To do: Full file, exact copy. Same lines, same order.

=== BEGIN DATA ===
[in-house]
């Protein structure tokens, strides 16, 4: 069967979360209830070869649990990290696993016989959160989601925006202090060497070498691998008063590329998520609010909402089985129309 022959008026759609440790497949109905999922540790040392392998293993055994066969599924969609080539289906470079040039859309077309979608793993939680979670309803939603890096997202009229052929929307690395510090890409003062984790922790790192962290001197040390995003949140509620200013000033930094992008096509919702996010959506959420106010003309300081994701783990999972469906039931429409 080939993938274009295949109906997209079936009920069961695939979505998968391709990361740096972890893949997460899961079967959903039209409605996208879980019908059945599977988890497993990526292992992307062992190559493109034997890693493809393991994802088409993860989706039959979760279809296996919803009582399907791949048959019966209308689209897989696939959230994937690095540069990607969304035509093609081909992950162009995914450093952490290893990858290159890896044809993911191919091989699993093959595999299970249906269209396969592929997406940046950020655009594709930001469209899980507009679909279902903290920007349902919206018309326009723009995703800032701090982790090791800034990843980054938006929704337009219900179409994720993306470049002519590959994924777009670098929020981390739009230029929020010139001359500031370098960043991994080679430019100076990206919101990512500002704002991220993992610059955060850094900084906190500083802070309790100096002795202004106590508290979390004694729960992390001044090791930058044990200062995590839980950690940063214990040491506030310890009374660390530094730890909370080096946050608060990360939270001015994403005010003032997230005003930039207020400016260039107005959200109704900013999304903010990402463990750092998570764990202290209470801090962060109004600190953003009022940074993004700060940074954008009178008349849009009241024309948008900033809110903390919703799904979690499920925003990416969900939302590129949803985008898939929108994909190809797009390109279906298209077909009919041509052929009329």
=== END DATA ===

[in-house]
């Protein structure tokens, strides 16, 4: 069967979360209830070869649990990290696993016989959160989601925006202090060497070498691998008063590329998520609010909402089985129309 022959008026759609440790497949109905999922540790040392392998293993055994066969599924969609080539289906470079040039859309077309979608793993939680979670309803939603890096997202009229052929929307690395510090890409003062984790922790790192962290001197040390995003949140509620200013000033930094992008096509919702996010959506959420106010003309300081994701783990999972469906039931429409 080939993938274009295949109906997209079936009920069961695939979505998968391709990361740096972890893949997460899961079967959903039209409605996208879980019908059945599977988890497993990526292992992307062992190559493109034997890693493809393991994802088409993860989706039959979760279809296996919803009582399907791949048959019966209308689209897989696939959230994937690095540069990607969304035509093609081909992950162009995914450093952490290893990858290159890896044809993911191919091989699993093959595999299970249906269209396969592929997406940046950020655009594709930001469209899980507009679909279902903290920007349902919206018309326009723009995703800032701090982790090791800034990843980054938006929704337009219900179409994720993306470049002519590959994924777009670098929020981390739009230029929020010139001359500031370098960043991994080679430019100076990206919101990512500002704002991220993992610059955060850094900084906190500083802070309790100096002795202004106590508290979390004694729960992390001044090791930058044990200062995590839980950690940063214990040491506030310890009374660390530094730890909370080096946050608060990360939270001015994403005010003032997230005003930039207020400016260039107005959200109704900013999304903010990402463990750092998570764990202290209470801090962060109004600190953003009022940074993004700060940074954008009178008349849009009241024309948008900033809110903390919703799904979690499920925003990416969900939302590129949803985008898939929108994909190809797009390109279906298209077909009919041509052929009329």